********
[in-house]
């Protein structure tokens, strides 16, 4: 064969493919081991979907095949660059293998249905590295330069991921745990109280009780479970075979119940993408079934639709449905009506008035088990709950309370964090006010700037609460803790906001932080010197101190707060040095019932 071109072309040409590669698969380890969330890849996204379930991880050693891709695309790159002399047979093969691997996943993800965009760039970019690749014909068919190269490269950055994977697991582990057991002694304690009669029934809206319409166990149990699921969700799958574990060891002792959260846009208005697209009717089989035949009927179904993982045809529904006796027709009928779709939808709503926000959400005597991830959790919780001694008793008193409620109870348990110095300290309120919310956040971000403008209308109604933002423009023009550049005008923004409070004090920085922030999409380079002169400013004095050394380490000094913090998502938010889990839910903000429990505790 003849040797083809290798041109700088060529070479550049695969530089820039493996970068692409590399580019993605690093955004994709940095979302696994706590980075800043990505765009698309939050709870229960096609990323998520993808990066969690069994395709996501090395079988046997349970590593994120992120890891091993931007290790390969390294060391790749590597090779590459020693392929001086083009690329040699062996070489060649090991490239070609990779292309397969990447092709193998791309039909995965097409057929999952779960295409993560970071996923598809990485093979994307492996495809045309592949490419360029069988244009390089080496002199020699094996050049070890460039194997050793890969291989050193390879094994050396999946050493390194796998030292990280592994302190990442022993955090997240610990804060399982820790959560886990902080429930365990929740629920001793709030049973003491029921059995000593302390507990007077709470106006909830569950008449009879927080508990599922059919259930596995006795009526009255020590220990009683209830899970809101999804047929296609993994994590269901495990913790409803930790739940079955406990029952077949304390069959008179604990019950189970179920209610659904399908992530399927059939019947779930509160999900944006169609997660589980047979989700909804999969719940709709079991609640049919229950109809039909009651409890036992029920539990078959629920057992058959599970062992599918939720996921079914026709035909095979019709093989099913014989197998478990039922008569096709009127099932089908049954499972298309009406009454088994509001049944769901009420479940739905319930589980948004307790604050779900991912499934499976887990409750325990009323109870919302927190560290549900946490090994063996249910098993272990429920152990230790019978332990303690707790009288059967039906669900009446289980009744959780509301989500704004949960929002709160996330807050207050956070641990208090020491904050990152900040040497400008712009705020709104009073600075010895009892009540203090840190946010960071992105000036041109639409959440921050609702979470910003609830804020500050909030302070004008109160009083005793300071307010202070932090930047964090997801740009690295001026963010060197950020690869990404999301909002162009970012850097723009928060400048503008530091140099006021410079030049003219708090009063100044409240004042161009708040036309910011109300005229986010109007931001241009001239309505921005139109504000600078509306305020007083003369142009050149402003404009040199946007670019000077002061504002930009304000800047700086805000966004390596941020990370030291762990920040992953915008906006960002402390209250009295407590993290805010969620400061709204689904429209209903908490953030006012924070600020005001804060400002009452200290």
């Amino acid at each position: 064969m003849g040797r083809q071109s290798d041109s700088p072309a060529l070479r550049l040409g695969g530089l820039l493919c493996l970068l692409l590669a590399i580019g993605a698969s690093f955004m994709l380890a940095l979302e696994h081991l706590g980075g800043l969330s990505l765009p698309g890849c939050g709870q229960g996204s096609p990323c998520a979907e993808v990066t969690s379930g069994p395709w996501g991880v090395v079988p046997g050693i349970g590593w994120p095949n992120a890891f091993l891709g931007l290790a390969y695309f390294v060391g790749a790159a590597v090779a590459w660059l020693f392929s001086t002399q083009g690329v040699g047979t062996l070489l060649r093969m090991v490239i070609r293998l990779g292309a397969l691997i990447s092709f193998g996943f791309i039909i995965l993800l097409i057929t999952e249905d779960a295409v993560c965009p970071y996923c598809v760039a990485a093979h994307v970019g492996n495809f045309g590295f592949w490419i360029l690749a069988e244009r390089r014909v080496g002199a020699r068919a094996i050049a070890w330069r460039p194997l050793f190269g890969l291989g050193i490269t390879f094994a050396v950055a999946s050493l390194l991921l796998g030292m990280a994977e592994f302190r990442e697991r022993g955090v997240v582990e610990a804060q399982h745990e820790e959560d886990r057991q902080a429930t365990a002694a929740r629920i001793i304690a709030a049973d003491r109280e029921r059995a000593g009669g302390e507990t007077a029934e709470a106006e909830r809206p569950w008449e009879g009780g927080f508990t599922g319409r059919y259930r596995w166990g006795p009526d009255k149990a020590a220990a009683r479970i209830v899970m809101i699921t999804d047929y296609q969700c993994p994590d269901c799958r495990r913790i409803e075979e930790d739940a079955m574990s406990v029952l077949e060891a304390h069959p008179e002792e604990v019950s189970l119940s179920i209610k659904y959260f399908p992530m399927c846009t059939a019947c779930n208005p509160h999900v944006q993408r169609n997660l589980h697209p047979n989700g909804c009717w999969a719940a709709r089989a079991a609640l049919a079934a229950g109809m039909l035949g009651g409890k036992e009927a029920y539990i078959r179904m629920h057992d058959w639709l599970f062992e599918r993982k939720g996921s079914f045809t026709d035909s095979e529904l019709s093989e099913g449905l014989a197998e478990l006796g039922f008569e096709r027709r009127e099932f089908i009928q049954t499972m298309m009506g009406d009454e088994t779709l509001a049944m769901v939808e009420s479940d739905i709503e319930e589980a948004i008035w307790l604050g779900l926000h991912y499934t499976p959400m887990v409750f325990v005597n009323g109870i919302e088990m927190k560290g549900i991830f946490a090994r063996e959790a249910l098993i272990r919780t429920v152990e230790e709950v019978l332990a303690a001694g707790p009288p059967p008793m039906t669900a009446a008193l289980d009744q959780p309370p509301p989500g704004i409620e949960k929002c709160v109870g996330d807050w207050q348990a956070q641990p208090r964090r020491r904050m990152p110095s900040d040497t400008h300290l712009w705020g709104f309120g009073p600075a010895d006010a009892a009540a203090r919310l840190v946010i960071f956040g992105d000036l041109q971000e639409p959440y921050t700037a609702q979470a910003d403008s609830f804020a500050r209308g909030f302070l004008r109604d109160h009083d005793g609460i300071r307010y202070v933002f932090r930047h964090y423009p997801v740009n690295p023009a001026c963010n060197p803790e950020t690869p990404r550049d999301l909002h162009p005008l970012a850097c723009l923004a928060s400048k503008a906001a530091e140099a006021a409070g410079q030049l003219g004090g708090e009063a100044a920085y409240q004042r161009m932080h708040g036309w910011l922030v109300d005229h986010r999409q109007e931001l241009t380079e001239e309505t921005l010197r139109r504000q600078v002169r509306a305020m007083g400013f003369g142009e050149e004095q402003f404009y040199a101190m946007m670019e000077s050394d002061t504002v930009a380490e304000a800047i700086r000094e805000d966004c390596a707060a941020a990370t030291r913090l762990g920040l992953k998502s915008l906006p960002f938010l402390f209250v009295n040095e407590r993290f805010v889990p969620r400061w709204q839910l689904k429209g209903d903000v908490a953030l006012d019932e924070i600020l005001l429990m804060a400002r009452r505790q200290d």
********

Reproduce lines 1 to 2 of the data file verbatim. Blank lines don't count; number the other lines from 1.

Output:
[in-house]
């Protein structure tokens, strides 16, 4: 064969493919081991979907095949660059293998249905590295330069991921745990109280009780479970075979119940993408079934639709449905009506008035088990709950309370964090006010700037609460803790906001932080010197101190707060040095019932 071109072309040409590669698969380890969330890849996204379930991880050693891709695309790159002399047979093969691997996943993800965009760039970019690749014909068919190269490269950055994977697991582990057991002694304690009669029934809206319409166990149990699921969700799958574990060891002792959260846009208005697209009717089989035949009927179904993982045809529904006796027709009928779709939808709503926000959400005597991830959790919780001694008793008193409620109870348990110095300290309120919310956040971000403008209308109604933002423009023009550049005008923004409070004090920085922030999409380079002169400013004095050394380490000094913090998502938010889990839910903000429990505790 003849040797083809290798041109700088060529070479550049695969530089820039493996970068692409590399580019993605690093955004994709940095979302696994706590980075800043990505765009698309939050709870229960096609990323998520993808990066969690069994395709996501090395079988046997349970590593994120992120890891091993931007290790390969390294060391790749590597090779590459020693392929001086083009690329040699062996070489060649090991490239070609990779292309397969990447092709193998791309039909995965097409057929999952779960295409993560970071996923598809990485093979994307492996495809045309592949490419360029069988244009390089080496002199020699094996050049070890460039194997050793890969291989050193390879094994050396999946050493390194796998030292990280592994302190990442022993955090997240610990804060399982820790959560886990902080429930365990929740629920001793709030049973003491029921059995000593302390507990007077709470106006909830569950008449009879927080508990599922059919259930596995006795009526009255020590220990009683209830899970809101999804047929296609993994994590269901495990913790409803930790739940079955406990029952077949304390069959008179604990019950189970179920209610659904399908992530399927059939019947779930509160999900944006169609997660589980047979989700909804999969719940709709079991609640049919229950109809039909009651409890036992029920539990078959629920057992058959599970062992599918939720996921079914026709035909095979019709093989099913014989197998478990039922008569096709009127099932089908049954499972298309009406009454088994509001049944769901009420479940739905319930589980948004307790604050779900991912499934499976887990409750325990009323109870919302927190560290549900946490090994063996249910098993272990429920152990230790019978332990303690707790009288059967039906669900009446289980009744959780509301989500704004949960929002709160996330807050207050956070641990208090020491904050990152900040040497400008712009705020709104009073600075010895009892009540203090840190946010960071992105000036041109639409959440921050609702979470910003609830804020500050909030302070004008109160009083005793300071307010202070932090930047964090997801740009690295001026963010060197950020690869990404999301909002162009970012850097723009928060400048503008530091140099006021410079030049003219708090009063100044409240004042161009708040036309910011109300005229986010109007931001241009001239309505921005139109504000600078509306305020007083003369142009050149402003404009040199946007670019000077002061504002930009304000800047700086805000966004390596941020990370030291762990920040992953915008906006960002402390209250009295407590993290805010969620400061709204689904429209209903908490953030006012924070600020005001804060400002009452200290």